Our 5W Wednesday series highlights a variety of health care organizations, professionals and programs that keep our community healthy.
What is it?
Although the United States spends more than any other nation in the world on health care, low-income Americans and racial and ethnic minorities experience higher rates of disease, fewer treatment options and reduced access to care (HealthReform.gov, Health Disparities: A Case for Closing the Gap). The 2011 Minority Health Conference is titled “Health Reform and Health Disparities: Is Reform Enough?”
Conference discussion topics include:
- How health reform does or does not address disparities among minorities in the U.S.
- Public health in action
- Michigan health equity roadmap
- Healthcare system impact on mental health disparities
- The impact of reform on minority healthcare coverage in Michigan
Who are they?
PHSAD is a student organization committed to creating and fostering a sense of community and collective responsibility primarily among students of African descent in the School of Public Health at the University of Michigan. PHSAD also provides a familial environment for students as they pursue their degrees at the School of Public Health. The organization strives to maintain diversity by having members with backgrounds in each of the public health academic disciplines as well as other schools within the University. Through work with other organizations, PHSAD has also helped foster relationships among peers that will last a lifetime.
Why is it needed?
Despite increases in health care spending, significant disparities in disease prevalence, treatment options, and access to care exist among racial and ethnic minority populations as compared to white populations in the United States.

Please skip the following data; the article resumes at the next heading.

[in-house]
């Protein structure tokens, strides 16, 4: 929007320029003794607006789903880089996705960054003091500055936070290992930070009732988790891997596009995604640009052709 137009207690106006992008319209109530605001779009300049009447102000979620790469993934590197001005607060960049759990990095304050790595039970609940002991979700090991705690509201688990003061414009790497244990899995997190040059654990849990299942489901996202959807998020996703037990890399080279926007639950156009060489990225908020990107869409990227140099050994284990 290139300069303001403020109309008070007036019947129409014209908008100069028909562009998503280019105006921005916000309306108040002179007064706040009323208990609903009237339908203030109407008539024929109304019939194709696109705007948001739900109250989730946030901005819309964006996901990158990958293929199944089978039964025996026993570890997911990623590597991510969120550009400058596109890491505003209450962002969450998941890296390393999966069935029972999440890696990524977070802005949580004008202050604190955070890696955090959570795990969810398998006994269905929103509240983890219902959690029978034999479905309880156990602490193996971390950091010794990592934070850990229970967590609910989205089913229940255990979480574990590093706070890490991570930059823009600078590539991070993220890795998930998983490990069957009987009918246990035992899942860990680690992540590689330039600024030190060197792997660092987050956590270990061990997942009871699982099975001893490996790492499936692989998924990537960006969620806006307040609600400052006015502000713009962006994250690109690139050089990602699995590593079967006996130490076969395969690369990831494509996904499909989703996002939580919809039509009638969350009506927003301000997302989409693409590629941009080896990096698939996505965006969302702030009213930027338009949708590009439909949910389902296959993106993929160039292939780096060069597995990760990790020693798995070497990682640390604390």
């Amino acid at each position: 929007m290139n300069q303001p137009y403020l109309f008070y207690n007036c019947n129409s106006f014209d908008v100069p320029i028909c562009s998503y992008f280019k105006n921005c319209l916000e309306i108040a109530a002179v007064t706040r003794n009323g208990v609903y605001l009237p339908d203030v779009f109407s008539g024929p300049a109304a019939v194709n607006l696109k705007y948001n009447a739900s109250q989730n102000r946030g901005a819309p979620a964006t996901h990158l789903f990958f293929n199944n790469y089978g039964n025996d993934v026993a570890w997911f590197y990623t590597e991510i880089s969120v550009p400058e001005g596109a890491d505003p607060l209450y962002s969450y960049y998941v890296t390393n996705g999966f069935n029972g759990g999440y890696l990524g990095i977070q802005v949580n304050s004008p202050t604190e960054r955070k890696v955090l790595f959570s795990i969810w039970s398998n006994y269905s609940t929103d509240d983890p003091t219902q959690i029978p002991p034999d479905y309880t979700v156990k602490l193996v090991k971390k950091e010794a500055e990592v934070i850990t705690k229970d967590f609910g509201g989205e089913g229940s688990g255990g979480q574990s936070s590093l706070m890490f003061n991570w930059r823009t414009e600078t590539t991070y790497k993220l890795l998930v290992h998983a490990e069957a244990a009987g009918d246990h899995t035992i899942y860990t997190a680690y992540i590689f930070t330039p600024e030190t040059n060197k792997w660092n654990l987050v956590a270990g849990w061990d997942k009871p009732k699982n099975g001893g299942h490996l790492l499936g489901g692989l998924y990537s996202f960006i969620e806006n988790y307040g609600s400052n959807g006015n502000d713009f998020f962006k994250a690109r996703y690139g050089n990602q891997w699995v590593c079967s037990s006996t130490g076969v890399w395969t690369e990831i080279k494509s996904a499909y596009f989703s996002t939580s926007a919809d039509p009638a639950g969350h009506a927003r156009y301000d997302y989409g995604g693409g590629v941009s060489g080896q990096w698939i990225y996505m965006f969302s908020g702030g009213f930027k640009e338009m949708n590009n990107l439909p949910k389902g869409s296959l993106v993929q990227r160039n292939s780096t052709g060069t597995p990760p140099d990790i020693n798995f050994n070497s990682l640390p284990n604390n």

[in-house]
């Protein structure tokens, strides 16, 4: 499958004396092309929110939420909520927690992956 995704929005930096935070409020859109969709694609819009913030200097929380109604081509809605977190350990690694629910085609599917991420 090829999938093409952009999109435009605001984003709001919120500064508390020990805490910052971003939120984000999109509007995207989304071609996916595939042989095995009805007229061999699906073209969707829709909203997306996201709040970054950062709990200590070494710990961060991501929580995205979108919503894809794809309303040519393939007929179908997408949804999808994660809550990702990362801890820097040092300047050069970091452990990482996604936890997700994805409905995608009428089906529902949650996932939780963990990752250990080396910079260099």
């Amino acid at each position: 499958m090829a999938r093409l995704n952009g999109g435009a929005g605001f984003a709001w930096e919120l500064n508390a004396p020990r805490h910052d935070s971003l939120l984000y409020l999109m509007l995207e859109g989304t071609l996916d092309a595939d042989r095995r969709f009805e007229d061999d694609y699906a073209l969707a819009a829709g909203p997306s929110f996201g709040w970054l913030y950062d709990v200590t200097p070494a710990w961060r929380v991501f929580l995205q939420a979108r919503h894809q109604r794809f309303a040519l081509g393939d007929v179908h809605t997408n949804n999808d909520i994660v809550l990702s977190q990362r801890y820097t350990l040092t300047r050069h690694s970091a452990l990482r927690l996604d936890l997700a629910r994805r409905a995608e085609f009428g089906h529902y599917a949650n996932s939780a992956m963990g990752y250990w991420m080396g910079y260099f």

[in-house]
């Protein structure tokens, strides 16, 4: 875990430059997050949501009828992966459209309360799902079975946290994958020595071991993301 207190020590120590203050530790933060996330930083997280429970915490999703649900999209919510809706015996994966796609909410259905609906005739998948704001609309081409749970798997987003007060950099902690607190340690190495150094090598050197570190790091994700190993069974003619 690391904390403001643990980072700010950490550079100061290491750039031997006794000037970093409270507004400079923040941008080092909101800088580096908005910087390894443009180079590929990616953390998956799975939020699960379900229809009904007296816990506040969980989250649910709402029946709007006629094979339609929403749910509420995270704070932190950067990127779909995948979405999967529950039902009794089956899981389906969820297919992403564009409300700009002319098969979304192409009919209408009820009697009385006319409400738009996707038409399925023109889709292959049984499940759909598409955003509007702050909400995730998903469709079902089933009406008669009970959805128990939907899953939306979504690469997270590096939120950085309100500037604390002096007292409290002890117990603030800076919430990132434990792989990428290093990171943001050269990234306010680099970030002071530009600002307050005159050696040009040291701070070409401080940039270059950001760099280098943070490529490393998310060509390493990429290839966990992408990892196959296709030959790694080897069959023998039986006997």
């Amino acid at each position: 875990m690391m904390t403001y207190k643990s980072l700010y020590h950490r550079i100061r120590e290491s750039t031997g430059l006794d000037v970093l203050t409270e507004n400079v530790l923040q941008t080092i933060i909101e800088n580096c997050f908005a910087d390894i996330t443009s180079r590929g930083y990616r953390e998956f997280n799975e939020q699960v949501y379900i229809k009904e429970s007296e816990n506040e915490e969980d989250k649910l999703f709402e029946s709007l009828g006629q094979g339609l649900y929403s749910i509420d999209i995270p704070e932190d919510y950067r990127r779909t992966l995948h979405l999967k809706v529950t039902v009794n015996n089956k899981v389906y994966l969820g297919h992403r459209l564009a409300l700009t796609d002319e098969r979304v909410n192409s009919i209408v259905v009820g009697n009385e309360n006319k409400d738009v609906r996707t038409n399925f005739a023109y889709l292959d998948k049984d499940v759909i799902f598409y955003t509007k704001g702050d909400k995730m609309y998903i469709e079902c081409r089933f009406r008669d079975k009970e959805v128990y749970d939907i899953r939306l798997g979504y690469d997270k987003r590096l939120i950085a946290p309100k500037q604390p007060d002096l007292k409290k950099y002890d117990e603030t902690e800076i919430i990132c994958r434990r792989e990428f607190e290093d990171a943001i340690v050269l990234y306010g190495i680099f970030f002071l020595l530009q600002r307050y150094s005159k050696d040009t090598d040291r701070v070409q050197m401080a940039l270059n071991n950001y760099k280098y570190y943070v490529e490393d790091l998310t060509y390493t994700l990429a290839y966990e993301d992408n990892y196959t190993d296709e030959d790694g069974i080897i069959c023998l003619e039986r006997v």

Disparities in disease prevalence:
- Chronic disease: 48% of African American adults suffer from a chronic disease, compared to 39% of the general population.
- Obesity: 7 out of 10 African Americans ages 18 to 64 are obses or overweight, and African Americans are 15% more likely to suffer from obesity than Whites.
- Cancer: African American men are 50% more likely than Whites to have prostate cancer and are more likely than any other racial group to suffer from colorectal cancer. Hispanic and Vietnamese women have disproportionate rates of cervical cancer, which they contract at twice the rate of White women.
- Diabetes: Fifteen percent of African Americans, 14% of Hispanics, and 18% of American Indians suffer from adult onset diabetes. American Indians suffer from diabetes at more than twice the rate of the White population, which develops the disease at a rate of only 8%.
- HIV/AIDS: African Americans experience new HIV infections at seven times the rate of whites, and Hispanics experience new HIV infections at two and a half times the rate of whites.
Racial and ethnic minorities and low-income individuals are more likely than whites and higher income individuals to lack health insurance and a usual source of primary health care, are less likely to receive preventive services, and are more likely to end up in the emergency department or hospital. In addition, Asian Americans, African Americans, and Hispanics all reported having poor communications with their doctor more often than Whites, which has detrimental effects on health.
All information in this section has been taken from HealthReform.gov, “Health Disparities: A Case for Closing the Gap.”
When is it?
The 25th annual Minority Health Conference will be held on Friday, March 18, 2011. The day’s tentative schedule runs from 8:15 to 6:00pm, with the conference from 9:00am to 3:30pm, followed by a networking event from 4:00 to 6:00pm.
Can I still sign up to attend the conference?
Yes! Act fast – the registration deadline has been extended until Thursday, March 17. Click here to register for the conference.
Where is it?
University of Michigan School of Public Health, in the Organ Room and Room 1690 SPH I. 1415 Washington Heights, Ann Arbor, MI.
Find directions and parking information here.